I am the Professor of Internet Geography at the Oxford Internet Institute (University of Oxford). There I lead the ‘Connectivity, Inclusion, and Inequality‘ research cluster and am the primary investigator on two projects that seek to ask critical questions about the gig economy.
The first focuses on the gig economy and digital outsourcing in Sub-Saharan Africa. We are attempting to understand the impacts of the ‘gig economy’ and digital outsourcing for workers, businesses, and virtual production networks in Sub-Saharan Africa. We do this by interviewing and surveying online freelancers, call/contact centre workers, and digital business owners in South Africa, Kenya, Nigeria, and Ghana. This will help us to better understand whether new digital practices taking root in Sub-Saharan Africa offer a significant departure from previous opportunities that have been available to people, or whether we are simply seeing new forms of exploitation now made possible by efficient communication technologies.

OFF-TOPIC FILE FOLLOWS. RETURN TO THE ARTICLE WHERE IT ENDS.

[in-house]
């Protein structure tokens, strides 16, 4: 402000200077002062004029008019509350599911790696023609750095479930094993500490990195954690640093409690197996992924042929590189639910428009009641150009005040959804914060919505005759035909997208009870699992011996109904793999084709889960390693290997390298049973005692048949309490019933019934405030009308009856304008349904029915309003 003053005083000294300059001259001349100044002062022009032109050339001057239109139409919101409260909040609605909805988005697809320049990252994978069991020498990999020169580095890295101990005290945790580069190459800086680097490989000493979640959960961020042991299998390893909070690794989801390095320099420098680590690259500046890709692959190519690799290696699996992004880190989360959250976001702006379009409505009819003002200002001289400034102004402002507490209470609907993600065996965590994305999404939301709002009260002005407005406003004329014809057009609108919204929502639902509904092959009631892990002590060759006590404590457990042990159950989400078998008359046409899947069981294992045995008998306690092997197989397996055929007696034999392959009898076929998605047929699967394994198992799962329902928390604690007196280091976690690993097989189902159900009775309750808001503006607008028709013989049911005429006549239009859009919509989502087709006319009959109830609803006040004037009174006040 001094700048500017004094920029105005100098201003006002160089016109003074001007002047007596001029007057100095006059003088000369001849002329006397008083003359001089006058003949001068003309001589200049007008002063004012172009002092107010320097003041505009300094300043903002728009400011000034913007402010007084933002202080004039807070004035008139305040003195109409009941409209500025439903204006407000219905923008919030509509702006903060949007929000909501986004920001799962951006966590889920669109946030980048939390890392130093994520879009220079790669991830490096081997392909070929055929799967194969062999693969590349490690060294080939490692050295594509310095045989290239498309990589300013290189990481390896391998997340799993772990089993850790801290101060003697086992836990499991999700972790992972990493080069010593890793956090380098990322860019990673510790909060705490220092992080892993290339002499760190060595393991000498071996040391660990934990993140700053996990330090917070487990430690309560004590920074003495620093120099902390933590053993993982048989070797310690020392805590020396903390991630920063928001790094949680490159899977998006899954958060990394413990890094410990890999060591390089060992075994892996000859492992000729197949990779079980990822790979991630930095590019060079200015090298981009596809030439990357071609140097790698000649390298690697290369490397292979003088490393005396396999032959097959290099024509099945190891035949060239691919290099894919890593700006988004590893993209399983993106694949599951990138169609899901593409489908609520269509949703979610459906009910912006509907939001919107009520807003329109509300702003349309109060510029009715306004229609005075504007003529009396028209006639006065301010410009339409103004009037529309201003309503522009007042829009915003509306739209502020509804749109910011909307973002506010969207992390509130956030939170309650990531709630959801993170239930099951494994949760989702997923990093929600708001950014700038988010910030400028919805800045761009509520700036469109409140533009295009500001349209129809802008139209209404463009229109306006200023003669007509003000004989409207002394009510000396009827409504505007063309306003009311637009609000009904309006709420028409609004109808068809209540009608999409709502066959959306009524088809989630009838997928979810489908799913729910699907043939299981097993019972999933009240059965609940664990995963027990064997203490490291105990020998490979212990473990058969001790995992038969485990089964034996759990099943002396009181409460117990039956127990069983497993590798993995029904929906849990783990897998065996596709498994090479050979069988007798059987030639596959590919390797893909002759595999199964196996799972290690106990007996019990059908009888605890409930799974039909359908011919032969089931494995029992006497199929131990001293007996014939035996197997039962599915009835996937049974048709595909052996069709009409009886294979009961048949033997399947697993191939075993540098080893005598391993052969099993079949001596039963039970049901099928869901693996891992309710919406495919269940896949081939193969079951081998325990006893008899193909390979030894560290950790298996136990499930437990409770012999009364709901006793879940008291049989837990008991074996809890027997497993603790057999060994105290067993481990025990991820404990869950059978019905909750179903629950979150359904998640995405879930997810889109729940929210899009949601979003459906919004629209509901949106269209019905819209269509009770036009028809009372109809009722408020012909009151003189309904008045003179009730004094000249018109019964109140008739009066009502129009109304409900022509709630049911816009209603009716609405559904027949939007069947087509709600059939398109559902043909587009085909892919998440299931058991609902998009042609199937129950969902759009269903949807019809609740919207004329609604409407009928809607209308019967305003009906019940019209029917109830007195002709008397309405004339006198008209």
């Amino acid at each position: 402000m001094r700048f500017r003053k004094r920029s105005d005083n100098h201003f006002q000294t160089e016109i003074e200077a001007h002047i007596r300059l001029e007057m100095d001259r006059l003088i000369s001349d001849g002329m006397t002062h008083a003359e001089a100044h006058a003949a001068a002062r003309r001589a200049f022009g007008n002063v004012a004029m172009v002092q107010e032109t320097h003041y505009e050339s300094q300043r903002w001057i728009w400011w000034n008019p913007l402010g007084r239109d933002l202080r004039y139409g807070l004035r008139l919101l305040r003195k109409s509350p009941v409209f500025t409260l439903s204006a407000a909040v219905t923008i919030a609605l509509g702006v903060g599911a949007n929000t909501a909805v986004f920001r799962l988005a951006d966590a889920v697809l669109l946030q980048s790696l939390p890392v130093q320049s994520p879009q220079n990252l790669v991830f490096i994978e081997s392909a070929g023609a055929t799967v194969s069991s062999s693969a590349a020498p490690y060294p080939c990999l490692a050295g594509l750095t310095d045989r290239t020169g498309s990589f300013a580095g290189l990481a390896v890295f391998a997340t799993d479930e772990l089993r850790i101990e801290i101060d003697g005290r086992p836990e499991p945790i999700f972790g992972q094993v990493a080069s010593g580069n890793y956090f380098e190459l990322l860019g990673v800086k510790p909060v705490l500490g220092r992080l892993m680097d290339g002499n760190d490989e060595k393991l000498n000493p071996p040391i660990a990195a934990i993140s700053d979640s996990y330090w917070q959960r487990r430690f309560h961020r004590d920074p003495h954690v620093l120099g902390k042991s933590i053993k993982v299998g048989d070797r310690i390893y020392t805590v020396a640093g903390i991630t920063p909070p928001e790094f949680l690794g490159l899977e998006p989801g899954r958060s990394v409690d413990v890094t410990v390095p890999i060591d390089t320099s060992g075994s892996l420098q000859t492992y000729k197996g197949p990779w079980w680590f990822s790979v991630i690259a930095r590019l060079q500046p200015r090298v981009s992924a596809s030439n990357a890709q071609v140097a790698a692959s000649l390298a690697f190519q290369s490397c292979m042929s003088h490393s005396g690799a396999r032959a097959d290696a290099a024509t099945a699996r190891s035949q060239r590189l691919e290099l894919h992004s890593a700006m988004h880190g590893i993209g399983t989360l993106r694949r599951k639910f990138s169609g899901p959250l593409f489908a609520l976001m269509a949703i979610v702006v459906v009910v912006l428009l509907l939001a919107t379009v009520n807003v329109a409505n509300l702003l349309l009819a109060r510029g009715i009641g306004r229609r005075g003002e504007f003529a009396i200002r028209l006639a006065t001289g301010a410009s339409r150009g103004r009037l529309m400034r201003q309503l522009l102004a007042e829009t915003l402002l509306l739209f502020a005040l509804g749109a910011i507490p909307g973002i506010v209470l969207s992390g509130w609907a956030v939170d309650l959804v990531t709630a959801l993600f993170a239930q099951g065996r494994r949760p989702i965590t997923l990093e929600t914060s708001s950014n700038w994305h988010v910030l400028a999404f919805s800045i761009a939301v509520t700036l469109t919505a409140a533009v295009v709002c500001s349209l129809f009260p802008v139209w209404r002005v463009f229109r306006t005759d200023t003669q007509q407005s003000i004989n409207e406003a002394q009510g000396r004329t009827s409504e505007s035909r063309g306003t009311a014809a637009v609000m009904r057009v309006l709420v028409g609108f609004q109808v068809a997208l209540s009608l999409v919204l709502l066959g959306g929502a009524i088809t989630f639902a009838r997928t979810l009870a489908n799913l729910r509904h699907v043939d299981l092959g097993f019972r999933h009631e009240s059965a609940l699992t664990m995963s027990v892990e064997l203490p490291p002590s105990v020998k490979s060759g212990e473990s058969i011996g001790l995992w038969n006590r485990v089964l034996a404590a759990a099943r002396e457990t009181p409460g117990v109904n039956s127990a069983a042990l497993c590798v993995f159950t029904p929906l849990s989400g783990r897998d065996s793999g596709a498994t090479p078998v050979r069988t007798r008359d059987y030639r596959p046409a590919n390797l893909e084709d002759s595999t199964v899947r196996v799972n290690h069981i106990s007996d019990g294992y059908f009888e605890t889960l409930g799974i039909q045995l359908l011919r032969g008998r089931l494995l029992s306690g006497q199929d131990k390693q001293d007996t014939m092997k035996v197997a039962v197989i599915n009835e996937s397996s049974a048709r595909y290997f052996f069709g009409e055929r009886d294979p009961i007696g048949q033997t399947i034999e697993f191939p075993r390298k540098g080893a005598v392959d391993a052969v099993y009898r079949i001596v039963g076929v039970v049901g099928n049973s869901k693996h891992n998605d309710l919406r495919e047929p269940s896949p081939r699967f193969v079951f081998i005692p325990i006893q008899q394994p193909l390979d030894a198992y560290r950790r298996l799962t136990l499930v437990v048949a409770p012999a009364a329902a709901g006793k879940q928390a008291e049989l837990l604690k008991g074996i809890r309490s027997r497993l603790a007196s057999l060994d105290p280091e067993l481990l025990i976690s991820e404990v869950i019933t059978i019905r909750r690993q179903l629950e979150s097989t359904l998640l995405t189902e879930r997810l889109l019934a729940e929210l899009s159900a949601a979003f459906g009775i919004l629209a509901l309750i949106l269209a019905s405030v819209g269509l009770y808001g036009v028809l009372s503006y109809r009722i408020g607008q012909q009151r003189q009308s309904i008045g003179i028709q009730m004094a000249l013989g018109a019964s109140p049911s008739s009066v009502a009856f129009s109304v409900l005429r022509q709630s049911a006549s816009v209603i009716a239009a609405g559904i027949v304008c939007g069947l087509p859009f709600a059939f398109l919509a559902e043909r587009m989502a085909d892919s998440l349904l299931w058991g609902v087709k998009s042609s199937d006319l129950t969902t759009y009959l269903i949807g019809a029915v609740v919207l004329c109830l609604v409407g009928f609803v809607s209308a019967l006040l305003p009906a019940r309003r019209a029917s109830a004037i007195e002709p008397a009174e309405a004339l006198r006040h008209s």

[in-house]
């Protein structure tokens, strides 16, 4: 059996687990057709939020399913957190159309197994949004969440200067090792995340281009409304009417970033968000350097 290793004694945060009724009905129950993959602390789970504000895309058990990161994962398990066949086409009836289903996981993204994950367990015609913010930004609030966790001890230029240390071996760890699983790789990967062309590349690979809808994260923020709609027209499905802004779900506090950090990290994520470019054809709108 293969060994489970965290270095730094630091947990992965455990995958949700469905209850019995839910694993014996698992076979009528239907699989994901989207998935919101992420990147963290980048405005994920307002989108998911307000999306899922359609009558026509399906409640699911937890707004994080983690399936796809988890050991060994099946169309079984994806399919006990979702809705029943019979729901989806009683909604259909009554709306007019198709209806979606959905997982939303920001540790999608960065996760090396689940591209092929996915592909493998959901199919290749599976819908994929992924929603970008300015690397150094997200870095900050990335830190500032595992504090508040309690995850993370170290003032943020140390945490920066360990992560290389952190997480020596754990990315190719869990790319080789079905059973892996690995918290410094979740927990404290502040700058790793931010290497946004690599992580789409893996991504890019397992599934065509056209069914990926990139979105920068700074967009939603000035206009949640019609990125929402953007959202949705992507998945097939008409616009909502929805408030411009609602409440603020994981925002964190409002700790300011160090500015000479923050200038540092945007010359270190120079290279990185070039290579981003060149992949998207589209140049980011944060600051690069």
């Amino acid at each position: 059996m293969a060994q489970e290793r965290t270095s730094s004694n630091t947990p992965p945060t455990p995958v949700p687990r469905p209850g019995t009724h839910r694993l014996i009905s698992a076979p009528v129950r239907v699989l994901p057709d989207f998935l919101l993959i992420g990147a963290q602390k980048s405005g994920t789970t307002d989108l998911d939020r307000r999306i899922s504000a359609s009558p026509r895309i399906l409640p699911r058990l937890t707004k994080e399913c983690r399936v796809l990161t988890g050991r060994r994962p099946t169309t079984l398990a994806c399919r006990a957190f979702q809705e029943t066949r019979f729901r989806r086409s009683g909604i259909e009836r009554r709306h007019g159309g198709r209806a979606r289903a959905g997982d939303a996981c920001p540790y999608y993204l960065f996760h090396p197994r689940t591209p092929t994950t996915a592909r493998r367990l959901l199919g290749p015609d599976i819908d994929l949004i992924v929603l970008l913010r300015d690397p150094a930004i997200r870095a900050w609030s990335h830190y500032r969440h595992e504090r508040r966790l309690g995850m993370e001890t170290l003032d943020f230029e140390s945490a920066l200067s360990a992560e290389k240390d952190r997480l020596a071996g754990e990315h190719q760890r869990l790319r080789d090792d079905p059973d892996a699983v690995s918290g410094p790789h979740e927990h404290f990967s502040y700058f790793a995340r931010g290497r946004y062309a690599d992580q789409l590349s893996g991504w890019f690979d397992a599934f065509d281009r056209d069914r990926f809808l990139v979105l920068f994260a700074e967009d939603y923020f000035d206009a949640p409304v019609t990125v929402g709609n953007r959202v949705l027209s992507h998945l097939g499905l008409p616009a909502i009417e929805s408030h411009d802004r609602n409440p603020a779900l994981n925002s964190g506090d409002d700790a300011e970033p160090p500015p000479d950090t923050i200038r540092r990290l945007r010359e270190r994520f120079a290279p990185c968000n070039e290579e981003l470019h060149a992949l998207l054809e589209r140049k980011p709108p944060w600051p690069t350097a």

The second focuses on online freelancing in Southeast Asia and Sub-Saharan Africa. My team specifically aims to understand the implications of online freelancing for economic development. Below are a few short publications I’ve written on the topic:
- Graham, M. and Wood, A. 2016. Why the digital gig economy needs co-ops and unions. openDemocracy. Sept 15, 2016
- Graham, M. 2016. Digital work marketplaces impose a new balance of power. New Internationalist.May 25, 2016
- Graham, M. 2016. Organising the Digital “Wild West”: Can Strategic Bottlenecks Help Prevent a Race to the Bottom for Online Workers? Union Solidarity International. May 11, 2016 (also translated into Turkish)
- Graham, M. 2016. Digital Work and the Global Precariat. Union Solidarity International. Mar 30, 2016
- Graham, M. 2015. Digital Work Signals a Global Race to the Bottom. SciDevNet Sept 15, 2015
This research has made me realise that coalitions of workers, activists, and consumers need to move away from a world of work built on the need to facilitate competition between workers. If we don’t, then, and as ever more people join the Internet every year, we will likely see ever worse working conditions for workers. Platform cooperatives are hopefully one strategy that can help foster cooperation instead of competition between workers. I hope to be able to help this initiative with research, education, and outreach.